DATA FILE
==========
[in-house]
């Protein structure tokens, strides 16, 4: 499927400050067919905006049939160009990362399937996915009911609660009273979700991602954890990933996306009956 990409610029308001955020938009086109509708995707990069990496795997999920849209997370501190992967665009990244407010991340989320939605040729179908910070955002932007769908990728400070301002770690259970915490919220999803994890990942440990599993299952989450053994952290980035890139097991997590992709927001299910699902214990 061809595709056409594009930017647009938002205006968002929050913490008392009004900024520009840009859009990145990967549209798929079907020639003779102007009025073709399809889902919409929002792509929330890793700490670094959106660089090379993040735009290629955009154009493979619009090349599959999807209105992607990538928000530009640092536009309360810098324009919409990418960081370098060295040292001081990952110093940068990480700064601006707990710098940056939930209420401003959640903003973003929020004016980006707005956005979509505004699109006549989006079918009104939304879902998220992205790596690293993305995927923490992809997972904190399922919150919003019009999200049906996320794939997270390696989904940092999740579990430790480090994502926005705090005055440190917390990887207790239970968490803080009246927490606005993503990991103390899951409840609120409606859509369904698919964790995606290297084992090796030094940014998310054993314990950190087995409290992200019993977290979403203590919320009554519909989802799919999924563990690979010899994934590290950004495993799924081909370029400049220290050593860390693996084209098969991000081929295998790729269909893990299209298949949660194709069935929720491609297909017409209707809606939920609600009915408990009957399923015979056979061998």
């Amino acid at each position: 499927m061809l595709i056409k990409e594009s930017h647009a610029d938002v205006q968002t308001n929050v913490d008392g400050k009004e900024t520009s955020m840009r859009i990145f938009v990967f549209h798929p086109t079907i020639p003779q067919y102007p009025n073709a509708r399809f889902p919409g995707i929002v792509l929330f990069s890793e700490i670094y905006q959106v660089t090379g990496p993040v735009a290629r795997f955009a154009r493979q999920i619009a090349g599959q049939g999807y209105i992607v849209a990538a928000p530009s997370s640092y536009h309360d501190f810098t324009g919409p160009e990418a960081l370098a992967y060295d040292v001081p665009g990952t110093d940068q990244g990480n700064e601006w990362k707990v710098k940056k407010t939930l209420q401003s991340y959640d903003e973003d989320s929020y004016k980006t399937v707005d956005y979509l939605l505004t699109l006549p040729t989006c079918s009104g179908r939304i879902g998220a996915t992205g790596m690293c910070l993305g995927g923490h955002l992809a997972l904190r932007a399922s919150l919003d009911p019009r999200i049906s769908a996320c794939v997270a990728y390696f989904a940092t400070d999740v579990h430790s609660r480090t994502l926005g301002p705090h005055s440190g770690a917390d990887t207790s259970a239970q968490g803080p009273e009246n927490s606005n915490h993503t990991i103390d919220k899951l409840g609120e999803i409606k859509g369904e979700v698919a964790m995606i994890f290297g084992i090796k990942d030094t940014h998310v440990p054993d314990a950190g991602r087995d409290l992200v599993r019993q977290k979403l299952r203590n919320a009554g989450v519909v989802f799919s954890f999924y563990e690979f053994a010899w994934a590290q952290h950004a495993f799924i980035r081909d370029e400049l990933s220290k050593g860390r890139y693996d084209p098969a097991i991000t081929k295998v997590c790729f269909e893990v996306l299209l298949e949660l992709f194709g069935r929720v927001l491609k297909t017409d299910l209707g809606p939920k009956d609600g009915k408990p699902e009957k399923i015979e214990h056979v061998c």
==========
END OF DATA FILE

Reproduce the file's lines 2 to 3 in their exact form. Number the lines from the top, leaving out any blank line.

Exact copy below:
């Protein structure tokens, strides 16, 4: 499927400050067919905006049939160009990362399937996915009911609660009273979700991602954890990933996306009956 990409610029308001955020938009086109509708995707990069990496795997999920849209997370501190992967665009990244407010991340989320939605040729179908910070955002932007769908990728400070301002770690259970915490919220999803994890990942440990599993299952989450053994952290980035890139097991997590992709927001299910699902214990 061809595709056409594009930017647009938002205006968002929050913490008392009004900024520009840009859009990145990967549209798929079907020639003779102007009025073709399809889902919409929002792509929330890793700490670094959106660089090379993040735009290629955009154009493979619009090349599959999807209105992607990538928000530009640092536009309360810098324009919409990418960081370098060295040292001081990952110093940068990480700064601006707990710098940056939930209420401003959640903003973003929020004016980006707005956005979509505004699109006549989006079918009104939304879902998220992205790596690293993305995927923490992809997972904190399922919150919003019009999200049906996320794939997270390696989904940092999740579990430790480090994502926005705090005055440190917390990887207790239970968490803080009246927490606005993503990991103390899951409840609120409606859509369904698919964790995606290297084992090796030094940014998310054993314990950190087995409290992200019993977290979403203590919320009554519909989802799919999924563990690979010899994934590290950004495993799924081909370029400049220290050593860390693996084209098969991000081929295998790729269909893990299209298949949660194709069935929720491609297909017409209707809606939920609600009915408990009957399923015979056979061998």
């Amino acid at each position: 499927m061809l595709i056409k990409e594009s930017h647009a610029d938002v205006q968002t308001n929050v913490d008392g400050k009004e900024t520009s955020m840009r859009i990145f938009v990967f549209h798929p086109t079907i020639p003779q067919y102007p009025n073709a509708r399809f889902p919409g995707i929002v792509l929330f990069s890793e700490i670094y905006q959106v660089t090379g990496p993040v735009a290629r795997f955009a154009r493979q999920i619009a090349g599959q049939g999807y209105i992607v849209a990538a928000p530009s997370s640092y536009h309360d501190f810098t324009g919409p160009e990418a960081l370098a992967y060295d040292v001081p665009g990952t110093d940068q990244g990480n700064e601006w990362k707990v710098k940056k407010t939930l209420q401003s991340y959640d903003e973003d989320s929020y004016k980006t399937v707005d956005y979509l939605l505004t699109l006549p040729t989006c079918s009104g179908r939304i879902g998220a996915t992205g790596m690293c910070l993305g995927g923490h955002l992809a997972l904190r932007a399922s919150l919003d009911p019009r999200i049906s769908a996320c794939v997270a990728y390696f989904a940092t400070d999740v579990h430790s609660r480090t994502l926005g301002p705090h005055s440190g770690a917390d990887t207790s259970a239970q968490g803080p009273e009246n927490s606005n915490h993503t990991i103390d919220k899951l409840g609120e999803i409606k859509g369904e979700v698919a964790m995606i994890f290297g084992i090796k990942d030094t940014h998310v440990p054993d314990a950190g991602r087995d409290l992200v599993r019993q977290k979403l299952r203590n919320a009554g989450v519909v989802f799919s954890f999924y563990e690979f053994a010899w994934a590290q952290h950004a495993f799924i980035r081909d370029e400049l990933s220290k050593g860390r890139y693996d084209p098969a097991i991000t081929k295998v997590c790729f269909e893990v996306l299209l298949e949660l992709f194709g069935r929720v927001l491609k297909t017409d299910l209707g809606p939920k009956d609600g009915k408990p699902e009957k399923i015979e214990h056979v061998c």